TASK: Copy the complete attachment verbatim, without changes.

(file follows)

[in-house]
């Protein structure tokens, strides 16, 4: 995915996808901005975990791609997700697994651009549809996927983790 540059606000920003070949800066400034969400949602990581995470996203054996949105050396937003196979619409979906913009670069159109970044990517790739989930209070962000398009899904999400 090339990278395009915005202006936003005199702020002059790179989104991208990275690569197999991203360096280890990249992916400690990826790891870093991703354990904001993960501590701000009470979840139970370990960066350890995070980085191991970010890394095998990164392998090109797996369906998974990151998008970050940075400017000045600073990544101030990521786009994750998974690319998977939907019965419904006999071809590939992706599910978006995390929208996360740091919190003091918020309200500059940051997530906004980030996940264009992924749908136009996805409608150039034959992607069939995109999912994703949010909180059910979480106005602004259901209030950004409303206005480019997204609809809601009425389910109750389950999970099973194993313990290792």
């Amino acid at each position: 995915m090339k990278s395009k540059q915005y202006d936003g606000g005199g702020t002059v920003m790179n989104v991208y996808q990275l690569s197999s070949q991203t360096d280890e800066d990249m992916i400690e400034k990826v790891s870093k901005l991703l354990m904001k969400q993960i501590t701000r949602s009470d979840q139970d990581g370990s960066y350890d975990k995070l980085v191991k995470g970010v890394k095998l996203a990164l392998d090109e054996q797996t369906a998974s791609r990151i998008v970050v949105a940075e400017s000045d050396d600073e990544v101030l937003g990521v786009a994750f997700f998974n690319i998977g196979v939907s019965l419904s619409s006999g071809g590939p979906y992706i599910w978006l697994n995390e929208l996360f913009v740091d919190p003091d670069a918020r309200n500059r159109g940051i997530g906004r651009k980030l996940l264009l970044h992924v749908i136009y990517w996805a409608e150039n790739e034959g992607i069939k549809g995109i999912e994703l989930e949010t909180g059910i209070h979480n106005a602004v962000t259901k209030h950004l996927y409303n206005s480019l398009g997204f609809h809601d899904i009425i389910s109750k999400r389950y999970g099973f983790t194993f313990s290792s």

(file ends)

[in-house]
């Protein structure tokens, strides 16, 4: 995915996808901005975990791609997700697994651009549809996927983790 540059606000920003070949800066400034969400949602990581995470996203054996949105050396937003196979619409979906913009670069159109970044990517790739989930209070962000398009899904999400 090339990278395009915005202006936003005199702020002059790179989104991208990275690569197999991203360096280890990249992916400690990826790891870093991703354990904001993960501590701000009470979840139970370990960066350890995070980085191991970010890394095998990164392998090109797996369906998974990151998008970050940075400017000045600073990544101030990521786009994750998974690319998977939907019965419904006999071809590939992706599910978006995390929208996360740091919190003091918020309200500059940051997530906004980030996940264009992924749908136009996805409608150039034959992607069939995109999912994703949010909180059910979480106005602004259901209030950004409303206005480019997204609809809601009425389910109750389950999970099973194993313990290792």
């Amino acid at each position: 995915m090339k990278s395009k540059q915005y202006d936003g606000g005199g702020t002059v920003m790179n989104v991208y996808q990275l690569s197999s070949q991203t360096d280890e800066d990249m992916i400690e400034k990826v790891s870093k901005l991703l354990m904001k969400q993960i501590t701000r949602s009470d979840q139970d990581g370990s960066y350890d975990k995070l980085v191991k995470g970010v890394k095998l996203a990164l392998d090109e054996q797996t369906a998974s791609r990151i998008v970050v949105a940075e400017s000045d050396d600073e990544v101030l937003g990521v786009a994750f997700f998974n690319i998977g196979v939907s019965l419904s619409s006999g071809g590939p979906y992706i599910w978006l697994n995390e929208l996360f913009v740091d919190p003091d670069a918020r309200n500059r159109g940051i997530g906004r651009k980030l996940l264009l970044h992924v749908i136009y990517w996805a409608e150039n790739e034959g992607i069939k549809g995109i999912e994703l989930e949010t909180g059910i209070h979480n106005a602004v962000t259901k209030h950004l996927y409303n206005s480019l398009g997204f609809h809601d899904i009425i389910s109750k999400r389950y999970g099973f983790t194993f313990s290792s």